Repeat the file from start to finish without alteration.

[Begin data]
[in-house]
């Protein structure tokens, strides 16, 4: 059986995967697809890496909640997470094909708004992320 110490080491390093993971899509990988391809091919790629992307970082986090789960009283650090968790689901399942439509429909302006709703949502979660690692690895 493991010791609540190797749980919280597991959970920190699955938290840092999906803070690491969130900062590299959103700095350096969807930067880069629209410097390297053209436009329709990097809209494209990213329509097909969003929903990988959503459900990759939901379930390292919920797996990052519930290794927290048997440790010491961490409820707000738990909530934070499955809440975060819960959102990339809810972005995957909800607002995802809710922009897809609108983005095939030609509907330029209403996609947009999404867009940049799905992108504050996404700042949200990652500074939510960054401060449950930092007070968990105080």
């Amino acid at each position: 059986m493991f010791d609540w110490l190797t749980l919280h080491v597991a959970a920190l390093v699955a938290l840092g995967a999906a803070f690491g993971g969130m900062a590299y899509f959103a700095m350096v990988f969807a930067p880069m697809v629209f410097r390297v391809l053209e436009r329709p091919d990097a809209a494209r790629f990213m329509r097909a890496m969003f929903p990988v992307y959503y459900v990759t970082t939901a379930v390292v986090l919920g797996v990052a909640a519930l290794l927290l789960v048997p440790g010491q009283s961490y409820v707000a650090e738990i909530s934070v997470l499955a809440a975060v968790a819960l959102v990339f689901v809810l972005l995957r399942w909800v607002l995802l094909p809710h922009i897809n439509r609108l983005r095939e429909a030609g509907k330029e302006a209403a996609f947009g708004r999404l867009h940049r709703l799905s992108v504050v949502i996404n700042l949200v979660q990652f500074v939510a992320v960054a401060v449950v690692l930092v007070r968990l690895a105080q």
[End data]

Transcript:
[in-house]
């Protein structure tokens, strides 16, 4: 059986995967697809890496909640997470094909708004992320 110490080491390093993971899509990988391809091919790629992307970082986090789960009283650090968790689901399942439509429909302006709703949502979660690692690895 493991010791609540190797749980919280597991959970920190699955938290840092999906803070690491969130900062590299959103700095350096969807930067880069629209410097390297053209436009329709990097809209494209990213329509097909969003929903990988959503459900990759939901379930390292919920797996990052519930290794927290048997440790010491961490409820707000738990909530934070499955809440975060819960959102990339809810972005995957909800607002995802809710922009897809609108983005095939030609509907330029209403996609947009999404867009940049799905992108504050996404700042949200990652500074939510960054401060449950930092007070968990105080």
């Amino acid at each position: 059986m493991f010791d609540w110490l190797t749980l919280h080491v597991a959970a920190l390093v699955a938290l840092g995967a999906a803070f690491g993971g969130m900062a590299y899509f959103a700095m350096v990988f969807a930067p880069m697809v629209f410097r390297v391809l053209e436009r329709p091919d990097a809209a494209r790629f990213m329509r097909a890496m969003f929903p990988v992307y959503y459900v990759t970082t939901a379930v390292v986090l919920g797996v990052a909640a519930l290794l927290l789960v048997p440790g010491q009283s961490y409820v707000a650090e738990i909530s934070v997470l499955a809440a975060v968790a819960l959102v990339f689901v809810l972005l995957r399942w909800v607002l995802l094909p809710h922009i897809n439509r609108l983005r095939e429909a030609g509907k330029e302006a209403a996609f947009g708004r999404l867009h940049r709703l799905s992108v504050v949502i996404n700042l949200v979660q990652f500074v939510a992320v960054a401060v449950v690692l930092v007070r968990l690895a105080q």